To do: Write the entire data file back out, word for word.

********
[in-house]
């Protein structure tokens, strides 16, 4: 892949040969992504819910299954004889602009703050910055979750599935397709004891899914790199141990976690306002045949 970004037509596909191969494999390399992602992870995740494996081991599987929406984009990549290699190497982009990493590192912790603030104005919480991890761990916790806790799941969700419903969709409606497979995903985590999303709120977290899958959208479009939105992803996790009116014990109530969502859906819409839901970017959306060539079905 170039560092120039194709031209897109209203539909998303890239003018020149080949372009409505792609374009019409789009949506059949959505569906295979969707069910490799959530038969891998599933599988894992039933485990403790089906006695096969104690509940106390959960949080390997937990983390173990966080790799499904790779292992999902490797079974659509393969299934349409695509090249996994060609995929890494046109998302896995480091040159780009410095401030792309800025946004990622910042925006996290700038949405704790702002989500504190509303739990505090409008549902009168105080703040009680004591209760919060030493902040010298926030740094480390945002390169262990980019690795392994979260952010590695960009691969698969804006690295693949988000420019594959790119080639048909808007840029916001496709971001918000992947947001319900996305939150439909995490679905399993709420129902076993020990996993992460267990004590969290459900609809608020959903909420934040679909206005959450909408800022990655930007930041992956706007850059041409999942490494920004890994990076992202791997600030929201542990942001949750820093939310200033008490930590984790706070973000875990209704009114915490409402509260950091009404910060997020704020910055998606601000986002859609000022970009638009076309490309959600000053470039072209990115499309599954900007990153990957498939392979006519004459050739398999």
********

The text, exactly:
[in-house]
């Protein structure tokens, strides 16, 4: 892949040969992504819910299954004889602009703050910055979750599935397709004891899914790199141990976690306002045949 970004037509596909191969494999390399992602992870995740494996081991599987929406984009990549290699190497982009990493590192912790603030104005919480991890761990916790806790799941969700419903969709409606497979995903985590999303709120977290899958959208479009939105992803996790009116014990109530969502859906819409839901970017959306060539079905 170039560092120039194709031209897109209203539909998303890239003018020149080949372009409505792609374009019409789009949506059949959505569906295979969707069910490799959530038969891998599933599988894992039933485990403790089906006695096969104690509940106390959960949080390997937990983390173990966080790799499904790779292992999902490797079974659509393969299934349409695509090249996994060609995929890494046109998302896995480091040159780009410095401030792309800025946004990622910042925006996290700038949405704790702002989500504190509303739990505090409008549902009168105080703040009680004591209760919060030493902040010298926030740094480390945002390169262990980019690795392994979260952010590695960009691969698969804006690295693949988000420019594959790119080639048909808007840029916001496709971001918000992947947001319900996305939150439909995490679905399993709420129902076993020990996993992460267990004590969290459900609809608020959903909420934040679909206005959450909408800022990655930007930041992956706007850059041409999942490494920004890994990076992202791997600030929201542990942001949750820093939310200033008490930590984790706070973000875990209704009114915490409402509260950091009404910060997020704020910055998606601000986002859609000022970009638009076309490309959600000053470039072209990115499309599954900007990153990957498939392979006519004459050739398999």